The chanting of the holy name is not, however, a mechanical process depending merely upon contemplative prowess. It is a devotional art, a form of prayer, and thus one must chant with reverence and devotion. The Hare Krsna mantra is a prayer for protection and deliverance, a prayer to the Lord for His divine presence and for the opportunity to serve Him. Chanting is compared to the helpless cry of a child for its mother. It is a prayer from the core of the repentant heart. It is chanted, therefore, in humility. Once, in a state of devotional ecstasy while in the company of two close followers (Svarupa Damodara Gosvami and Ramananda Raya), Sri Caitanya described the quintessential importance of chanting with the mood of humility. He said, “One who thinks himself lower than the grass, who is more tolerant than a tree, and who does not expect personal honor but is always prepared to give all respect to others, can very easily always chant the holy name of the Lord.” Commenting u p on this famous verse, Krsnadasa Kaviraja Gosvami, author of Sri Caitanya-caritamrta, declares, “Everyone please hear me! String this verse on the thread of the holy name and wear it on your neck for continuous remembrance. One must strictly follow the principles given by Lord Caitanya Mahaprabhu in this verse. If one simply does so, certainly he will achieve the ultimate goal of life, the lotus feet of Sri Krsna.”
When and where is chanting appropriate? There is no restriction as to the appropriate time or place for chanting the holy name. The devotee is advised to chant always and everywhere. The process of God realization is not a mere liturgical or social formality to be restricted to circumscribed times and places. It is a quest that should underlie and pervade all one’s activities. In Bhagavad-gita, Krsna describes that great souls (mahatmas) constantly chant His glories (satatam kirtayanto mam). The final line of Sri Caitanya’s prayer mentioned above recommends that one chant the holy name continuously (kirtaniyah sada harih). Srila Haridasa Thakura says, nirantara nama lao: “Chant the holy name without stopping.”
To experience the full effects of the holy name, one must attain the stage of offenseless chanting. According to Vaisnava scripture, there are three progressive stages in the development of chanting: the offensive stage (nama-aparadha), the stage of lessening offenses (namabhasa), and the offenseless, pure stage. A neophyte commits offenses against the holy name. According to Padma Purana, there are ten offenses, involving misuse of or mundane misconceptions about the holy name and the scriptures and Saints who embody and teach the holy name. One who remains at the offensive stage does not attain the ultimate goal of chanting, love of God. Says Krsnadasa Kaviraja, “If one chants the exalted holy name of the Lord again and again and yet his love for the Supreme Lord does not develop and tears do not appear in his eyes, it is evident that because of his offenses in chanting, the seed of the holy name of Krsna does not sprout.” In fact, without giving up the offenses in chanting, one does not develop a spontaneous attachment for chanting. Taking the role of a conditioned soul, Sri Caitanya prays, “My dear Lord, although You bestow mercy upon the fallen conditioned souls by liberally teaching Your holy names, I am so unfortunate that I commit offenses while chanting the holy name, and therefore I do not achieve attachment for chanting.”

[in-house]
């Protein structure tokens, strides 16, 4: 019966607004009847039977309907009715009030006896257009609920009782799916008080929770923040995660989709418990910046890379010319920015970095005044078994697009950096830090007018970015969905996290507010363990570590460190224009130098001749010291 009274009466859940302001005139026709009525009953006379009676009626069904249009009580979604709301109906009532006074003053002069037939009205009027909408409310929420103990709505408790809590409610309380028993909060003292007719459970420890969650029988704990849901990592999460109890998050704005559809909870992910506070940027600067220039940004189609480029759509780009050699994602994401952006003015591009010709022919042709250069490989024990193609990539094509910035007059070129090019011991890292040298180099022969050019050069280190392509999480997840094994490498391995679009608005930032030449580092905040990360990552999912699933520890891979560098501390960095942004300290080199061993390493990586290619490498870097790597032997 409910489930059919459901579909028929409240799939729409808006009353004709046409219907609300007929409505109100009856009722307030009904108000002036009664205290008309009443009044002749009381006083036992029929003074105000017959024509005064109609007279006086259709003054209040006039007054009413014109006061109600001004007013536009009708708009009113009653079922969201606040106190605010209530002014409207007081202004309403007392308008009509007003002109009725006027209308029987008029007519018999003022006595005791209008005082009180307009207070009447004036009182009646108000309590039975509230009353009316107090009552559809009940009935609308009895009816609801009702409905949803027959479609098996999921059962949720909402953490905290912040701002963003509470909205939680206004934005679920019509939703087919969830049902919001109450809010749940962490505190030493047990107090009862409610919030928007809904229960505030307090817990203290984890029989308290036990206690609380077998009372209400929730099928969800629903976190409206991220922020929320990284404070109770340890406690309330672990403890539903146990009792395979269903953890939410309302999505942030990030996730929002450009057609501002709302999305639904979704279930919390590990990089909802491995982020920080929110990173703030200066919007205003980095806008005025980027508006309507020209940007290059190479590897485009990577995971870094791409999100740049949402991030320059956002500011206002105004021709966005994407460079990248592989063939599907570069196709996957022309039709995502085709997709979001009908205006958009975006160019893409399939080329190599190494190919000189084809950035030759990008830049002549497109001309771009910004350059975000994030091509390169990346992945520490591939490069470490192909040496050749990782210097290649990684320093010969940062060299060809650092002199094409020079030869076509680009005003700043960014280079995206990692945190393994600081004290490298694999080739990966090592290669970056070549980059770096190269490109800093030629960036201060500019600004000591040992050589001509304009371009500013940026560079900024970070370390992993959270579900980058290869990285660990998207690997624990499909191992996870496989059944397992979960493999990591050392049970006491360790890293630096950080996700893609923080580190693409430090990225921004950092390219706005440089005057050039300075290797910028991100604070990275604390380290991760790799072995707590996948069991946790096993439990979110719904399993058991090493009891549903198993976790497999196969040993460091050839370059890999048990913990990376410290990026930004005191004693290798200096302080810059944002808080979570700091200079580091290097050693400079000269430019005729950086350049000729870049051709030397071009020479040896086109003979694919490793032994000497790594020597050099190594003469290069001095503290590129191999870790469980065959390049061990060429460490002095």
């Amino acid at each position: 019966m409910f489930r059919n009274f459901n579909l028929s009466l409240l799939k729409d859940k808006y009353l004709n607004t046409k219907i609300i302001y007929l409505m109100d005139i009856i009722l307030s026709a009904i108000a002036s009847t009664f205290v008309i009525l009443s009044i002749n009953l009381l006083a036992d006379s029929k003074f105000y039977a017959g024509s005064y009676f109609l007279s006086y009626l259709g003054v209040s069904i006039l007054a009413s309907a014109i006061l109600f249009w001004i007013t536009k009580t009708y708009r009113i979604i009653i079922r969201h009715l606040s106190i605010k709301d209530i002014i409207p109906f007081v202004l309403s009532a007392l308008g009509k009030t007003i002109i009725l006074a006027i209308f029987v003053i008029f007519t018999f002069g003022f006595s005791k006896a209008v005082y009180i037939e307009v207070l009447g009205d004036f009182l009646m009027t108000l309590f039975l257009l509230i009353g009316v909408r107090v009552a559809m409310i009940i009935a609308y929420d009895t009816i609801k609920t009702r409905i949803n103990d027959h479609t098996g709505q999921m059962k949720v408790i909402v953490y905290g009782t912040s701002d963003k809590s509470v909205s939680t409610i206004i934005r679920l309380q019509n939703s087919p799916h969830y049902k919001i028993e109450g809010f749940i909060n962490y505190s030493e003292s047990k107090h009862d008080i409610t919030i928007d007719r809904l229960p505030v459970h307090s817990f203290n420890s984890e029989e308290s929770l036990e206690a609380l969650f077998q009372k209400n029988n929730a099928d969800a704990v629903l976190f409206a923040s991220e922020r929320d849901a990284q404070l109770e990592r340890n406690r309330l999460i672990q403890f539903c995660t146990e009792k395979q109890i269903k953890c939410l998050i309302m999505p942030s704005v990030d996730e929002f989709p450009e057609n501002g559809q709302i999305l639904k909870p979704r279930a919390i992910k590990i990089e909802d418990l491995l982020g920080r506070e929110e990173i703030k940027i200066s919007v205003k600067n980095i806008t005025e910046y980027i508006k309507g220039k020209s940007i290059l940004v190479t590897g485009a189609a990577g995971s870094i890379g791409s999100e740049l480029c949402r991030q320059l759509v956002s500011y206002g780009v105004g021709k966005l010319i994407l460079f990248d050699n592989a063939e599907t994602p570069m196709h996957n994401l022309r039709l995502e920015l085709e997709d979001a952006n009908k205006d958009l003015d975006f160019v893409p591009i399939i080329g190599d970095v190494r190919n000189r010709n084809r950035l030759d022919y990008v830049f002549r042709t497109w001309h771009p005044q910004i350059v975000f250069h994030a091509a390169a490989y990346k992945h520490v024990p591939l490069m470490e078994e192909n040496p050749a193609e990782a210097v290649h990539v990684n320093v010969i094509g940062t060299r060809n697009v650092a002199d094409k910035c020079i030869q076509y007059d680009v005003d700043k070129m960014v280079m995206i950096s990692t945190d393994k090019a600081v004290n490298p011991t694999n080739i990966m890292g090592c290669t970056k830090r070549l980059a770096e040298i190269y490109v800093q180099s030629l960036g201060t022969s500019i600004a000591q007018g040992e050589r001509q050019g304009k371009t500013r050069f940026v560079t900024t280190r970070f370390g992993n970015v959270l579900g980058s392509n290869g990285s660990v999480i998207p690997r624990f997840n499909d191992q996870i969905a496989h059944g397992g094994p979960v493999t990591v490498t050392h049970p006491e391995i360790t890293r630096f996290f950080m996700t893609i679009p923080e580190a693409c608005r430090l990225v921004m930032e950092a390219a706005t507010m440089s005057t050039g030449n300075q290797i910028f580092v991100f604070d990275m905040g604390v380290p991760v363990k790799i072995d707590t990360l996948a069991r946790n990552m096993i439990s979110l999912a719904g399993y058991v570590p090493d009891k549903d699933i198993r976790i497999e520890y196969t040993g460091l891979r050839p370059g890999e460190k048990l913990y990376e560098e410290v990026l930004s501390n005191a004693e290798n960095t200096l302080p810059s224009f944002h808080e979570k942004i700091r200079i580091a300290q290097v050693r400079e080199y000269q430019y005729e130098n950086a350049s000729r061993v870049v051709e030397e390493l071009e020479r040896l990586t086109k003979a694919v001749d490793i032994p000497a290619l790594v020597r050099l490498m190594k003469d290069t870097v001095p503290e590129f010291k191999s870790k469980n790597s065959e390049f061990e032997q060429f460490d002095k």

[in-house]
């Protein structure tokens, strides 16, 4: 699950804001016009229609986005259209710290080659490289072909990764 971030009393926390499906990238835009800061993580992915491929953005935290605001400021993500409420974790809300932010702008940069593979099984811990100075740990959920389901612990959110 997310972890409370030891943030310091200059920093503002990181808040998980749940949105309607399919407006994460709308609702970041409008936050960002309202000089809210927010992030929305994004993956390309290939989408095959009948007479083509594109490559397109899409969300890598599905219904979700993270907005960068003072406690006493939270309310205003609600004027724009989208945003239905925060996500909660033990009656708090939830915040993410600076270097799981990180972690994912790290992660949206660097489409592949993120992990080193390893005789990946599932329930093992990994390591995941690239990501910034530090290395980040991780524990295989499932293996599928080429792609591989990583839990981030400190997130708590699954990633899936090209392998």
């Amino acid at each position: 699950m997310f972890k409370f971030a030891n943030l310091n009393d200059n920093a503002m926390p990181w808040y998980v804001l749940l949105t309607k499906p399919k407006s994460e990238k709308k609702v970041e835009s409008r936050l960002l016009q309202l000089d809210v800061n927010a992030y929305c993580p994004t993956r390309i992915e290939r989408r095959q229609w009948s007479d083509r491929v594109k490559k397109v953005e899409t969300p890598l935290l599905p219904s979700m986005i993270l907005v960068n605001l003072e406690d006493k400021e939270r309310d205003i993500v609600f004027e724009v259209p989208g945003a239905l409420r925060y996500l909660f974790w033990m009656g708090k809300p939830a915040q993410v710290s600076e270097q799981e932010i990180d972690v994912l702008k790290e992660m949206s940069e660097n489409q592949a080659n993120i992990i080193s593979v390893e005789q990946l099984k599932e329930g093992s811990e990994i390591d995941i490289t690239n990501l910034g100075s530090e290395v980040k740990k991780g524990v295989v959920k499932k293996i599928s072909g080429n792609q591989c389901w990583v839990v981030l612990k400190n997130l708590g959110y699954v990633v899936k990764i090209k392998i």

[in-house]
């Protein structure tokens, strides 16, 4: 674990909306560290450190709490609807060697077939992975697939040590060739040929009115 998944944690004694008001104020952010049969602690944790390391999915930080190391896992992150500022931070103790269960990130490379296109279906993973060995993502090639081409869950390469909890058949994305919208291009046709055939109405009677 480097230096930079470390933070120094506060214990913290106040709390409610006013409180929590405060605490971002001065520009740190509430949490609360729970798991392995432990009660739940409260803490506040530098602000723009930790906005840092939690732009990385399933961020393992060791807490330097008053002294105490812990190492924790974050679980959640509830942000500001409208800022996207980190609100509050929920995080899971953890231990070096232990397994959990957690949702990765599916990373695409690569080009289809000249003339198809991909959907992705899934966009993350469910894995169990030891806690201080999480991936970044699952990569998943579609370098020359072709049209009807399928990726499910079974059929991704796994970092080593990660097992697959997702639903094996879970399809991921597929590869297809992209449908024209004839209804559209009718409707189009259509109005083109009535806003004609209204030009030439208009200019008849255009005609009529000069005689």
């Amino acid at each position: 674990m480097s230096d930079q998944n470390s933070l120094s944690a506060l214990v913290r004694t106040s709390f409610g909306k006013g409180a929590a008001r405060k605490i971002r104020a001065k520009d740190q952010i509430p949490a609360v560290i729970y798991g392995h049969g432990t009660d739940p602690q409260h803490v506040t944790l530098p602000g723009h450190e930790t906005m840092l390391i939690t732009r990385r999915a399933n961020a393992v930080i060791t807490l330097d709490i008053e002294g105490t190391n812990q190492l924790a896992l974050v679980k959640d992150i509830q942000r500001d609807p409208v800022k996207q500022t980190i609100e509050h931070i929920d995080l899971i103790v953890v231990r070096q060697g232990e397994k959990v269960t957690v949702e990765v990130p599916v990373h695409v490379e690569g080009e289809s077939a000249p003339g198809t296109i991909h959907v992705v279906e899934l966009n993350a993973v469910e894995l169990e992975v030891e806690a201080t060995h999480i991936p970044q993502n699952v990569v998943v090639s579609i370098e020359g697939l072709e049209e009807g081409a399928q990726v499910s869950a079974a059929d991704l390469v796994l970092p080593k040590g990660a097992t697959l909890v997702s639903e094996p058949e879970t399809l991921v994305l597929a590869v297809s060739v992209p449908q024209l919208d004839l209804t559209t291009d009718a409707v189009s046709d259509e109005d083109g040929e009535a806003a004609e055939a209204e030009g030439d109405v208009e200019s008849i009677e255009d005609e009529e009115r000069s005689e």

How can one overcome offenses and develop pure chanting? By more chanting. In his commentary on Srimad-Bhagavatam (Bhagavata-Purana), Srila Visvanatha Cakravarti Thakura quotes a verse from Padma Purana stating that even if in the beginning one chants the Hare Krsna mantra with offenses, one can become free from such offenses by repeated chanting. By the immense purificatory power of the holy name, constant chanting frees one from offenses to the holy name and gradually elevates one to the transcendental platform of pure chanting, by which one can attain pure love of God. Elsewhere it is recommended that one can also overcome offenses by realizing that the holy name is nondifferent from the Lord, by chanting in humility, and by developing an attitude of service to the Lord.